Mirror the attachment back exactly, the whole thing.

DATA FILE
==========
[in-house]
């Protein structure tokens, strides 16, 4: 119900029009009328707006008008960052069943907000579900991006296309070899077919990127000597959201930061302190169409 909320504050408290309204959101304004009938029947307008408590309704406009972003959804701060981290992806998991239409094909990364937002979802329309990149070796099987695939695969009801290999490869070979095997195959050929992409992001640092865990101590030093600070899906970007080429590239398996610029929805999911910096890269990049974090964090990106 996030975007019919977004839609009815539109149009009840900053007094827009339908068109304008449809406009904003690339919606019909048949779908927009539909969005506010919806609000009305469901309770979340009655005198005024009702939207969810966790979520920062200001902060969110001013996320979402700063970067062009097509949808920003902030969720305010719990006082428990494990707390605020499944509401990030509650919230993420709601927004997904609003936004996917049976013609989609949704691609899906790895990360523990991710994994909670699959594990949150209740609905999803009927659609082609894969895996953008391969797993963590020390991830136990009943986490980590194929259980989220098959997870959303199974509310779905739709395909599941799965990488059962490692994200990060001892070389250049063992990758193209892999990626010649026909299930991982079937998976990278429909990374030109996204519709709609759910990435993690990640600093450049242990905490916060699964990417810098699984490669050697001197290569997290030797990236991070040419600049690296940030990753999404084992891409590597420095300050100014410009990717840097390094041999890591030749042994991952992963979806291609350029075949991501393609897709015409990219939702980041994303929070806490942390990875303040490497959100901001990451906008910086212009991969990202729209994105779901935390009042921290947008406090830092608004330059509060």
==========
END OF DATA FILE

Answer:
[in-house]
């Protein structure tokens, strides 16, 4: 119900029009009328707006008008960052069943907000579900991006296309070899077919990127000597959201930061302190169409 909320504050408290309204959101304004009938029947307008408590309704406009972003959804701060981290992806998991239409094909990364937002979802329309990149070796099987695939695969009801290999490869070979095997195959050929992409992001640092865990101590030093600070899906970007080429590239398996610029929805999911910096890269990049974090964090990106 996030975007019919977004839609009815539109149009009840900053007094827009339908068109304008449809406009904003690339919606019909048949779908927009539909969005506010919806609000009305469901309770979340009655005198005024009702939207969810966790979520920062200001902060969110001013996320979402700063970067062009097509949808920003902030969720305010719990006082428990494990707390605020499944509401990030509650919230993420709601927004997904609003936004996917049976013609989609949704691609899906790895990360523990991710994994909670699959594990949150209740609905999803009927659609082609894969895996953008391969797993963590020390991830136990009943986490980590194929259980989220098959997870959303199974509310779905739709395909599941799965990488059962490692994200990060001892070389250049063992990758193209892999990626010649026909299930991982079937998976990278429909990374030109996204519709709609759910990435993690990640600093450049242990905490916060699964990417810098699984490669050697001197290569997290030797990236991070040419600049690296940030990753999404084992891409590597420095300050100014410009990717840097390094041999890591030749042994991952992963979806291609350029075949991501393609897709015409990219939702980041994303929070806490942390990875303040490497959100901001990451906008910086212009991969990202729209994105779901935390009042921290947008406090830092608004330059509060």